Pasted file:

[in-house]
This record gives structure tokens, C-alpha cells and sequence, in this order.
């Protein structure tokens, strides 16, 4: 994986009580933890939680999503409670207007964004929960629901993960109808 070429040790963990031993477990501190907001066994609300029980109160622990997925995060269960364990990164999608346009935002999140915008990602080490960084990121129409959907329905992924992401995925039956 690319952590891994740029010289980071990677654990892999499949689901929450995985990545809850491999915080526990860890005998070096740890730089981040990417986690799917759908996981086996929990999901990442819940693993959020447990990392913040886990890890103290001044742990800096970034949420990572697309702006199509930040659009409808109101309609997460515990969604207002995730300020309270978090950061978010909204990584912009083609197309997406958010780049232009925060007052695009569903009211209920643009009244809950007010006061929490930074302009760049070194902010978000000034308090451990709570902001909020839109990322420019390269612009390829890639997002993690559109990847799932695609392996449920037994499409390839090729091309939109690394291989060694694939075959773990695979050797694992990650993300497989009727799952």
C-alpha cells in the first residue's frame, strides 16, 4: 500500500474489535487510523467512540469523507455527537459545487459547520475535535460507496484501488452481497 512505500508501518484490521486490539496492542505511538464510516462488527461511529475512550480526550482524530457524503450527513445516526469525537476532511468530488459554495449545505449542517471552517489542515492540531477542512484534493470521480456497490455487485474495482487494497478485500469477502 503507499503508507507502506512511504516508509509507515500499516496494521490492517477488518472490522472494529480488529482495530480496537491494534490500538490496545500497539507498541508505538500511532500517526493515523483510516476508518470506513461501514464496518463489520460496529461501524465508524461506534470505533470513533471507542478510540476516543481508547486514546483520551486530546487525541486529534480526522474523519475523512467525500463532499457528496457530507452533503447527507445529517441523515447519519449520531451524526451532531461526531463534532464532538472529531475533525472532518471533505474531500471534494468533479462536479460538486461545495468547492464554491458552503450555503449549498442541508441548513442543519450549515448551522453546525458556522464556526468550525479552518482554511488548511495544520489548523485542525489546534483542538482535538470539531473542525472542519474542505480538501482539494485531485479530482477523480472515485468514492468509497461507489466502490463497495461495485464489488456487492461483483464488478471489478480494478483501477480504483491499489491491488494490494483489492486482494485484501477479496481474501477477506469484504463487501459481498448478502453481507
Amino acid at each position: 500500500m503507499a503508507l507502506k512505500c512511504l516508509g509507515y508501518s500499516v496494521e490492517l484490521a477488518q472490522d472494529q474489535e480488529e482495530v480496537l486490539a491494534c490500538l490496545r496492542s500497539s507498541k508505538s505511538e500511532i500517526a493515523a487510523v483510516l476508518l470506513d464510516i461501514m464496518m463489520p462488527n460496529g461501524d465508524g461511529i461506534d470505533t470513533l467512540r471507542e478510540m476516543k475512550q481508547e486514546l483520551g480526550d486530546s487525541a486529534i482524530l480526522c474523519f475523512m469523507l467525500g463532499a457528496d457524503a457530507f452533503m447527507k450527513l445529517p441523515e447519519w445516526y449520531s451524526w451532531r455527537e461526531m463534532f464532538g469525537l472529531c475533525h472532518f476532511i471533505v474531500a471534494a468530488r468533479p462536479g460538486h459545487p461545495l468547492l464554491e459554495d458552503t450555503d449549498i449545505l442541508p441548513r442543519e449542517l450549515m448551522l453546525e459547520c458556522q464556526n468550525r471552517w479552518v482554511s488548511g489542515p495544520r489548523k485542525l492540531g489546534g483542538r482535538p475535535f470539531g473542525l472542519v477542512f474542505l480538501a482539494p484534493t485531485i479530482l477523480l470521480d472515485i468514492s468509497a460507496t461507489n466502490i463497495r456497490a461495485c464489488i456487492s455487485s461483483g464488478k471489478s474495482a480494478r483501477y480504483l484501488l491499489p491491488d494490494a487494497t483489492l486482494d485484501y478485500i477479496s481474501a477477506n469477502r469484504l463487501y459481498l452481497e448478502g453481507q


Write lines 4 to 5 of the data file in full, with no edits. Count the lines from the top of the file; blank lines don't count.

C-alpha cells in the first residue's frame, strides 16, 4: 500500500474489535487510523467512540469523507455527537459545487459547520475535535460507496484501488452481497 512505500508501518484490521486490539496492542505511538464510516462488527461511529475512550480526550482524530457524503450527513445516526469525537476532511468530488459554495449545505449542517471552517489542515492540531477542512484534493470521480456497490455487485474495482487494497478485500469477502 503507499503508507507502506512511504516508509509507515500499516496494521490492517477488518472490522472494529480488529482495530480496537491494534490500538490496545500497539507498541508505538500511532500517526493515523483510516476508518470506513461501514464496518463489520460496529461501524465508524461506534470505533470513533471507542478510540476516543481508547486514546483520551486530546487525541486529534480526522474523519475523512467525500463532499457528496457530507452533503447527507445529517441523515447519519449520531451524526451532531461526531463534532464532538472529531475533525472532518471533505474531500471534494468533479462536479460538486461545495468547492464554491458552503450555503449549498442541508441548513442543519450549515448551522453546525458556522464556526468550525479552518482554511488548511495544520489548523485542525489546534483542538482535538470539531473542525472542519474542505480538501482539494485531485479530482477523480472515485468514492468509497461507489466502490463497495461495485464489488456487492461483483464488478471489478480494478483501477480504483491499489491491488494490494483489492486482494485484501477479496481474501477477506469484504463487501459481498448478502453481507
Amino acid at each position: 500500500m503507499a503508507l507502506k512505500c512511504l516508509g509507515y508501518s500499516v496494521e490492517l484490521a477488518q472490522d472494529q474489535e480488529e482495530v480496537l486490539a491494534c490500538l490496545r496492542s500497539s507498541k508505538s505511538e500511532i500517526a493515523a487510523v483510516l476508518l470506513d464510516i461501514m464496518m463489520p462488527n460496529g461501524d465508524g461511529i461506534d470505533t470513533l467512540r471507542e478510540m476516543k475512550q481508547e486514546l483520551g480526550d486530546s487525541a486529534i482524530l480526522c474523519f475523512m469523507l467525500g463532499a457528496d457524503a457530507f452533503m447527507k450527513l445529517p441523515e447519519w445516526y449520531s451524526w451532531r455527537e461526531m463534532f464532538g469525537l472529531c475533525h472532518f476532511i471533505v474531500a471534494a468530488r468533479p462536479g460538486h459545487p461545495l468547492l464554491e459554495d458552503t450555503d449549498i449545505l442541508p441548513r442543519e449542517l450549515m448551522l453546525e459547520c458556522q464556526n468550525r471552517w479552518v482554511s488548511g489542515p495544520r489548523k485542525l492540531g489546534g483542538r482535538p475535535f470539531g473542525l472542519v477542512f474542505l480538501a482539494p484534493t485531485i479530482l477523480l470521480d472515485i468514492s468509497a460507496t461507489n466502490i463497495r456497490a461495485c464489488i456487492s455487485s461483483g464488478k471489478s474495482a480494478r483501477y480504483l484501488l491499489p491491488d494490494a487494497t483489492l486482494d485484501y478485500i477479496s481474501a477477506n469477502r469484504l463487501y459481498l452481497e448478502g453481507q